Monday, December 15, 2008

The struggle goes on

With the election of a new President, there is much optimism among many of us that the rather too cozy relationship between certain religious and religio-political groups and the White House may give way to a more even handed and constitutionally viable approach to both the relationship between the state and the church and to the vast diversity of religions and religious expression that is so much a part of the American landscape. There is much to be optimistic about, as President-elect Obama's own experience as a Christian son of a Muslim father and as a leader who has reached out to religious minorities in his campaign has indicated.In fact, with the election of Barack Obama, many folks see a repudiation of the religious right, particularly in the person of vice-presidential candidate Sarah Palin and maybe even an end to their power in US politics.

That would be a mistake. History has shown that fundamentalism and political extremism, the seed beds for the religious right in this country, are extremely tenacious movements that give voice to deep-seated fears and frustrations that, if anything, grow stronger in the kinds of uncertain economic times that we are experiencing. President-elect Obama, no matter how committed to change, is not the biblical Messiah, he is the leader of a democracy in which all voices, including those that advocate positions contrary to those on which that democracy are based, have the right to be aired and respected. Indeed, that is what the Interfaith Alliance is all about- protecting religious and civil liberties for those whose views we disagree with, even abhor as well as for those who views we applaud.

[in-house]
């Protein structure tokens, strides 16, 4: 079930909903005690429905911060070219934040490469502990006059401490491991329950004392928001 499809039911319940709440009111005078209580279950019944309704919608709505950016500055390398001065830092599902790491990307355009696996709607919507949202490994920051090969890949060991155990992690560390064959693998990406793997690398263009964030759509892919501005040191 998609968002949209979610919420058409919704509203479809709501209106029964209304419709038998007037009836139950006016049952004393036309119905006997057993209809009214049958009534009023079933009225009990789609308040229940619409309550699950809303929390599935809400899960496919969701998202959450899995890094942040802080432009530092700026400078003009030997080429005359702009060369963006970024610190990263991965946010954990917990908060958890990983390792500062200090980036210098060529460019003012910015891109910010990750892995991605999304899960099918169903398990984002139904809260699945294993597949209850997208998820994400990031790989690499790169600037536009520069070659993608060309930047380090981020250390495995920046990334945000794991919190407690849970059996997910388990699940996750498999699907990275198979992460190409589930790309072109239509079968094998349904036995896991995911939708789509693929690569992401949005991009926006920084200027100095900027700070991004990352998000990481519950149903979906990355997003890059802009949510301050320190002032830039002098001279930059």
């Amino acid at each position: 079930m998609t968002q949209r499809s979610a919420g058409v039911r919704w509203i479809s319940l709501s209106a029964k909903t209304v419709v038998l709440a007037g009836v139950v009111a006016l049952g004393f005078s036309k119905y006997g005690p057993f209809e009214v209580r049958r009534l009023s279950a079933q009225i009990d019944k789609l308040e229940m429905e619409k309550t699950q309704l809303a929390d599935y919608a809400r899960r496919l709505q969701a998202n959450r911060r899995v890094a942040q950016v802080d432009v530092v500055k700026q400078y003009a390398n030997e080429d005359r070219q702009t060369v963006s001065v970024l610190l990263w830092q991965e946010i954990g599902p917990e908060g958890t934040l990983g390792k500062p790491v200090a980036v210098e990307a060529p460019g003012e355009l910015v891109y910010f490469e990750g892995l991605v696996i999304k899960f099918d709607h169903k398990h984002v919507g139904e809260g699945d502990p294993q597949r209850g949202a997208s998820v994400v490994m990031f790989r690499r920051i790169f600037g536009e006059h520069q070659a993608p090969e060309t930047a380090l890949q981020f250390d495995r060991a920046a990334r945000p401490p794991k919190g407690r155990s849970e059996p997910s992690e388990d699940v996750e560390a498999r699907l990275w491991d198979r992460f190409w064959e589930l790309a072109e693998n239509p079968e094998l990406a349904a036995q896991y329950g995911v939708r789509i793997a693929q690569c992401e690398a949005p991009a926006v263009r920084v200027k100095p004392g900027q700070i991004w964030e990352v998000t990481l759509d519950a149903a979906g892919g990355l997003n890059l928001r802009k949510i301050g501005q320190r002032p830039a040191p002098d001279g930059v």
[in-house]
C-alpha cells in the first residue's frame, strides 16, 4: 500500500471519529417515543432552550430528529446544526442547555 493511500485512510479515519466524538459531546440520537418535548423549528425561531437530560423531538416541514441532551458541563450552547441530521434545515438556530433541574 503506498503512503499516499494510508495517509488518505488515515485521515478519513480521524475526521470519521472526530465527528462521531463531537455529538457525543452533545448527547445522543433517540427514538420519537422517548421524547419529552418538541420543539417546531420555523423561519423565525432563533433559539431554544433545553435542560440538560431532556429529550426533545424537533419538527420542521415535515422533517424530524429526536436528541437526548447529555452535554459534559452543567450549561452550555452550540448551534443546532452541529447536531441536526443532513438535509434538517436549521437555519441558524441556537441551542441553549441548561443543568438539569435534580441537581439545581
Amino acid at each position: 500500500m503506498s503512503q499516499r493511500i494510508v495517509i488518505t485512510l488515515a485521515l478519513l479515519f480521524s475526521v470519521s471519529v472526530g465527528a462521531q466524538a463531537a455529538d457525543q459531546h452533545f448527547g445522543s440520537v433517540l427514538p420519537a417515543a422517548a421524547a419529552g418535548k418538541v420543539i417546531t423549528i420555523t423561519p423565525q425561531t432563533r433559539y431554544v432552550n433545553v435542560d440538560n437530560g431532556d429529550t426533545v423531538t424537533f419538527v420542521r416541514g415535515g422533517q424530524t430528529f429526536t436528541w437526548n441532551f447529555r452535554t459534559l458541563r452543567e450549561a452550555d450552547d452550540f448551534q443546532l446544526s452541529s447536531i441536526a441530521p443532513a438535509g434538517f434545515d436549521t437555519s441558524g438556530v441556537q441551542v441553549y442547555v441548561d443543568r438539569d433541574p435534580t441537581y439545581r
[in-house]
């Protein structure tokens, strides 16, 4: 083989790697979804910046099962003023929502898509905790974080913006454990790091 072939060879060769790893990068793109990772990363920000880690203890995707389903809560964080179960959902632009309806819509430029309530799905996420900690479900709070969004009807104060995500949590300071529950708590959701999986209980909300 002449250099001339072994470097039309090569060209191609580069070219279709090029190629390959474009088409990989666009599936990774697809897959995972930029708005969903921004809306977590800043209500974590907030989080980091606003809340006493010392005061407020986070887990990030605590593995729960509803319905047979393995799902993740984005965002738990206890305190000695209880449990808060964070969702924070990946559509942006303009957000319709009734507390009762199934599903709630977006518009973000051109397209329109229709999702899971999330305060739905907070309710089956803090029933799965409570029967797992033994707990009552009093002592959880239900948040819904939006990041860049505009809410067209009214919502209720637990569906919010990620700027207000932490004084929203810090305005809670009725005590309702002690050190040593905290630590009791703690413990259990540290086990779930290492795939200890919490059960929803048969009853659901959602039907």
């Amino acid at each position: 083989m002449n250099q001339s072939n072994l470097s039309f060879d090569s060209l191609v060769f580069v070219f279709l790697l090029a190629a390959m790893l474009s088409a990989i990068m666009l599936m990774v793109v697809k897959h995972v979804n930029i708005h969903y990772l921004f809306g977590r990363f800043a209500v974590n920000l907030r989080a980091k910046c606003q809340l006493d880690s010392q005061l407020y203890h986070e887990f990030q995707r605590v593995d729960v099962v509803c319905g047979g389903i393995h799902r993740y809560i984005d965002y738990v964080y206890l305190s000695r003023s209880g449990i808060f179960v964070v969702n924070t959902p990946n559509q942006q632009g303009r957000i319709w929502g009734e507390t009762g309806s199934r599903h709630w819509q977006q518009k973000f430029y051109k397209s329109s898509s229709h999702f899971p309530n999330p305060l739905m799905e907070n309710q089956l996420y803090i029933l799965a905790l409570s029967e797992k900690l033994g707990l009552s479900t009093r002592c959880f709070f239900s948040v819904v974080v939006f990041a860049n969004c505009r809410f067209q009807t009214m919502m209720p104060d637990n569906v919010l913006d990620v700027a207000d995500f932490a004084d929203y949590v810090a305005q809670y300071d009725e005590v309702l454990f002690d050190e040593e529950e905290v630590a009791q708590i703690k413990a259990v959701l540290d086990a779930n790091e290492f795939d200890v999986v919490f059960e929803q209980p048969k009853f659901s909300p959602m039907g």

What all that seems to mean for us, is our work is far from over. There is much yet to be done. And while we congratulate President-elect for his hard won and historic victory and look forward with hope to an administration with a more open ear to our concerns than the one it replaces, we reocgnize that our work is not over, it has just begun. We need all Americans, people of faith and people of no-faith, with us, if we are to help to build a nation in which religious and civil liberty is not just an aspiration, but a reality for all. Please join us.